Are we seeing a once in a generation shift in our approach to Universal Service?  For years, the FCC has administered the USF, overseeing four programs designed to bring connectivity to rural areas, to target institutions like schools, libraries and healthcare facilities and to low-income consumers.  During the COVID pandemic, these programs received a shot in the arm, with supplementary programs such as the Emergency Broadband Benefit and the Emergency Connectivity Fund.  These programs, while funded outside the USF, nevertheless remained under the administration of the FCC.  Now, we must ask whether, with the bipartisan Infrastructure Bill, this approach will change.

For nearly seven decades prior to 1996, the FCC pursued a goal of universal telephone service” through a complex system of subsidies across the monopoly Bell Telephone System.  With the advent of telecommunications competition, such subsidies had to become explicit, competitively neutral, technology neutral, and sufficient.”  The FCC has administered these obligations under the USF, with the expenditures funded through contributions from telecom carriers based on their interstate end user revenues.  The USF has seen approximately $9 billion per year in funding, to support a variety of initiatives in rural and high cost areas, for schools and libraries, for low-income consumers and for healthcare broadband networks.  To be sure, there were other programs from time to time, such as the Rural Utilities Service’s loan programs or the 2008 Broadband Technologies Opportunities Program (BTOP), but by-and-large, broadband support was the province of the FCC and the USF. 

On the funding side, at least, this approach has been under strain for many years.  A declining contribution base has caused the factor to rise, even when USF program expenditures remained relatively constant, reaching a high of 33.4% in 2021.  While this trend preceded COVID, the rise in the use of Zoom, Teams, WebEx and other remote collaboration tools has further strained USF contributions.  In response, three trade associations have released a detailed study of USF contributions and proposed that end user broadband revenues be added to the base.  Others have argued that big tech” should pay a share.  Several states are experimenting with assessments on connections” to the network instead of end user revenues.  Whatever the method, it is increasingly likely that we will see an overhaul of how the USF is supported fairly soon.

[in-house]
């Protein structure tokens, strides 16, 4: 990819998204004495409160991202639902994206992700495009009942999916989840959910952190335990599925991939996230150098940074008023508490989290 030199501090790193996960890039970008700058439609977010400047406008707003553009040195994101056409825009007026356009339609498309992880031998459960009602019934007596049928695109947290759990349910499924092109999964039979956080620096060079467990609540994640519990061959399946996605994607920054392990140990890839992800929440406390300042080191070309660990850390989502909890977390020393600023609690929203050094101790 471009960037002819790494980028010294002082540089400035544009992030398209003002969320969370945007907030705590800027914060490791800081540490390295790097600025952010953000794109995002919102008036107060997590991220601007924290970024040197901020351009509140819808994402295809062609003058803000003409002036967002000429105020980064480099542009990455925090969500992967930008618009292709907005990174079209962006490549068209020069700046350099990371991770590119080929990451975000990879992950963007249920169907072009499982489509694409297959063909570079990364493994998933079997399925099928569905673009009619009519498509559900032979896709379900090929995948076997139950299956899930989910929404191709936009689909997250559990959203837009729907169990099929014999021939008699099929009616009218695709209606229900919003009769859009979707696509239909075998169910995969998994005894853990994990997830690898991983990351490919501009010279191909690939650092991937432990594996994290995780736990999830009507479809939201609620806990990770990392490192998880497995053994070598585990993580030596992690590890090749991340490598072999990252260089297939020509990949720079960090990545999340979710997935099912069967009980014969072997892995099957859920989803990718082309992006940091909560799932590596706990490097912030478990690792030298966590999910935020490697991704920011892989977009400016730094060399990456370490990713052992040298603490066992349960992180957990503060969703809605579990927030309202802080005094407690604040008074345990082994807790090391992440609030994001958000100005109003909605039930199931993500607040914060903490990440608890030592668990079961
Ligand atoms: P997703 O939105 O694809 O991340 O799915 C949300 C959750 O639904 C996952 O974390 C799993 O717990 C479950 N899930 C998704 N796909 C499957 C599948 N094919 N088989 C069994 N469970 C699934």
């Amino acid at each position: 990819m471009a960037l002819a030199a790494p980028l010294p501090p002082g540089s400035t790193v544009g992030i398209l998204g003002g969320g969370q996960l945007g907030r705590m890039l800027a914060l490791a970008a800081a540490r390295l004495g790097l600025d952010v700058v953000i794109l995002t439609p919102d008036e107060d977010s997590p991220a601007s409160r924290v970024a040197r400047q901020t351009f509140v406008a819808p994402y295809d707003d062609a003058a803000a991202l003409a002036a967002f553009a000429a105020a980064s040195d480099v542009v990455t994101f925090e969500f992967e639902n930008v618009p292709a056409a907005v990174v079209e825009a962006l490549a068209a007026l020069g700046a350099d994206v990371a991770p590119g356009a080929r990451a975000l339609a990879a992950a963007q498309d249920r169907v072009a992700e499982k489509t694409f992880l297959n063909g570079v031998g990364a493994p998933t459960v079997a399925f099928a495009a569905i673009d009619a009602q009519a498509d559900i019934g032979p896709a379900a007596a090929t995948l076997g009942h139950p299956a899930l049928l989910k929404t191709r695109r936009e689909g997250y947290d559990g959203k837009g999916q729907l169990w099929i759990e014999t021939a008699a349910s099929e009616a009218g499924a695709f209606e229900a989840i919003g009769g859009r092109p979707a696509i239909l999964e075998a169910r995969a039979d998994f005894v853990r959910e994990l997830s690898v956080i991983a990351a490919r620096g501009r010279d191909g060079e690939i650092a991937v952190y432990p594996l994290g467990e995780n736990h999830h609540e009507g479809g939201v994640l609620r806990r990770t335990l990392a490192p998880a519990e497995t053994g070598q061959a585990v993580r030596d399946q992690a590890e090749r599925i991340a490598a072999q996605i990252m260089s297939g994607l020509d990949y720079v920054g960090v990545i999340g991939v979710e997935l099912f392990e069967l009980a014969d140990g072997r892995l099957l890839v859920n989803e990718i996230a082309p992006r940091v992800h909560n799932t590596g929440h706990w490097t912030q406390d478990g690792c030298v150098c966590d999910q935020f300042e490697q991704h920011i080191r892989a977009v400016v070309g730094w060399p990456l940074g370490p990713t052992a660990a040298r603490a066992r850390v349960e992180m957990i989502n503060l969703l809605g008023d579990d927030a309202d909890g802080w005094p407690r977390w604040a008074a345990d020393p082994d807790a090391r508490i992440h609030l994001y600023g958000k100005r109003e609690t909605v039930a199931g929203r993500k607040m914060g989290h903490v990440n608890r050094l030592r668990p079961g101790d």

But that overhaul may turn out to be the side story in the future of universal service.  Another thing happened during the COVID emergency that may have the most profound effect on the goal of universal broadband service.  In the two COVID stimulus packages, Congress directly appropriated money to increase broadband availability and broadband adoption.  Over $13 billion was appropriated for three USF-like” programs administered by the FCC: the Emergency Broadband Benefit for low income consumers, the Emergency Connectivity Fund for remote learning and library services and the COVID Telehealth program to fund telehealth equipment and services.  These temporary programs served purposes similar to the USF, but did not rely on USF funding to do so. 

What they appear to have presaged, however, was a shift from the FCC defining universal service programs to Congress appropriating funding and directing the future of universal service, all the while shifting the primary administrator of the funding.  We see it in the bipartisan Infrastructure Bill.  This could represent a sea-change in how universal broadband is funded.  First, the legislation moves oversight from the FCC to the Department of Commerce’s NTIA, an Executive Branch agency more easily influenced by the President.  It also gives a significant role to the states to disburse funding for specific local projects.  Second, the legislation implicitly rejects an if you build it, they will come” approach to broadband, supplementing infrastructure funding with adoption funding to lower the digital divide.  This funding will support programs aimed at the users of broadband services rather than broadband service providers.  Finally, the legislation provides several targeted programs, like a Tribal Broadband fund and a fund for broadband to Historically Black Colleges and Universities (HBCUs) and similar institutions.